It's little wonder that director Arthur Allan Seidelman was able to assemble such an embarrassment of riches for a cast to fill these juicy roles. While the source material already contains its share of scandal in the form of marital infidelity, scribe Alfeiri here assigns each of his three main characters a topical trait, whether it be drug use, childhood molestation or homosexuality. And they're all painfully self-aware and -analytical, as only intellectuals can be, in a way that's discomforting yet amusing.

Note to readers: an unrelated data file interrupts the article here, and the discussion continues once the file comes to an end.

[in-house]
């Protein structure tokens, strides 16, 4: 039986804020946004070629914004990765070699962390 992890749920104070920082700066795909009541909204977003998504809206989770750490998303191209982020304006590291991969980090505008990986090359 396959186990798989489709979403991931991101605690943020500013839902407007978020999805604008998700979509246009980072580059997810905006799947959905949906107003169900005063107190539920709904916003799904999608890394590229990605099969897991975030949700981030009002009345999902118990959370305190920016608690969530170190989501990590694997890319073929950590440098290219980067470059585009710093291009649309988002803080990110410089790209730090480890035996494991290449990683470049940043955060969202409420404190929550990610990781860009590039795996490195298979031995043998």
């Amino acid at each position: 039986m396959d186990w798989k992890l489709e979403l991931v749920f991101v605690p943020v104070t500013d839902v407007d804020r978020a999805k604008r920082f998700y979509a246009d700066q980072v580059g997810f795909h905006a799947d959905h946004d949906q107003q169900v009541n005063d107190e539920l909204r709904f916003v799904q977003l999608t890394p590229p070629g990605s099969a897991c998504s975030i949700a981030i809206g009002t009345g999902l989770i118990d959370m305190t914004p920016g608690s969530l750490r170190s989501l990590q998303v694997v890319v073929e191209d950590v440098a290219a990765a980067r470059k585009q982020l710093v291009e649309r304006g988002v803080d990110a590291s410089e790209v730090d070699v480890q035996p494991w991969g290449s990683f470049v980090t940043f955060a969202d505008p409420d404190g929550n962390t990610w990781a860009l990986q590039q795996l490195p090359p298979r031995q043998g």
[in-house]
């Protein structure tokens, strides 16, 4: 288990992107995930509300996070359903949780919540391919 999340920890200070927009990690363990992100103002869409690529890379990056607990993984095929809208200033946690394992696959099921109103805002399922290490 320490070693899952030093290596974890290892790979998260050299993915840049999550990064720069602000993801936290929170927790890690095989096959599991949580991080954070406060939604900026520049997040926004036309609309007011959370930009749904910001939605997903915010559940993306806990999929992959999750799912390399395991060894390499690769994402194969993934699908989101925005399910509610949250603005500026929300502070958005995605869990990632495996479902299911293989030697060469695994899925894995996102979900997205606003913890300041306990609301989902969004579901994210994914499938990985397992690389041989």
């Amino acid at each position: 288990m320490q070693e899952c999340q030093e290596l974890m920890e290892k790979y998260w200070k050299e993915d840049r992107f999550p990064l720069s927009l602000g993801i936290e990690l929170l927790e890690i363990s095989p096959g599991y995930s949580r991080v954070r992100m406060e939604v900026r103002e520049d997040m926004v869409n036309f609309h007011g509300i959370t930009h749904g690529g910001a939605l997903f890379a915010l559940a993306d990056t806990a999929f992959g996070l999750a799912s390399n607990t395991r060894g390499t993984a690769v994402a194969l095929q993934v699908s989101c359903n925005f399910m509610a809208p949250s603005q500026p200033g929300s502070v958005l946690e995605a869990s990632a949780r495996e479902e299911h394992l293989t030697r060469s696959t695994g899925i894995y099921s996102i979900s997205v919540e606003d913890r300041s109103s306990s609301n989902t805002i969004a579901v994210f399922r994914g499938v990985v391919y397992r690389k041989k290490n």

Yet the execution grows tiresome. Aside from a few well-played scenes -- one in which Rip Torn's Doctor lays his hand on the heart of the unrelentingly sarcastic Sokol and says, "Your mother must have dropped you when you were a baby and something broke in here" -- Seidelman, who also directed "The Sisters" onstage, has retained the limited number of sets and theatrical acting style of the boards that are ill fits onscreen. Coupled with unnatural pauses, emotional moments that are overplayed (Sokol whispers, "I love you" to an unconscious Irene when it's already abundantly clear), a heavy-handed score and flashbacks that mark the passage of time, it's a tedious experience of otherwise promising material and covetous cast. Starring Elizabeth Banks, Maria Bello, Erika Christensen, Stephen Culp, Tony Goldwyn, Mary Stuart Masterson, Eric McCormack, Alessandro Nivola, Chris O'Donnell and Rip Torn. Directed by Arthur Allan Seidelman. Written by Richard Alfeiri. Produced by Matthew Rhodes and Judd Payne. An Arclight release. Drama. Rated R for language and some sexual content. Running time: 113 min.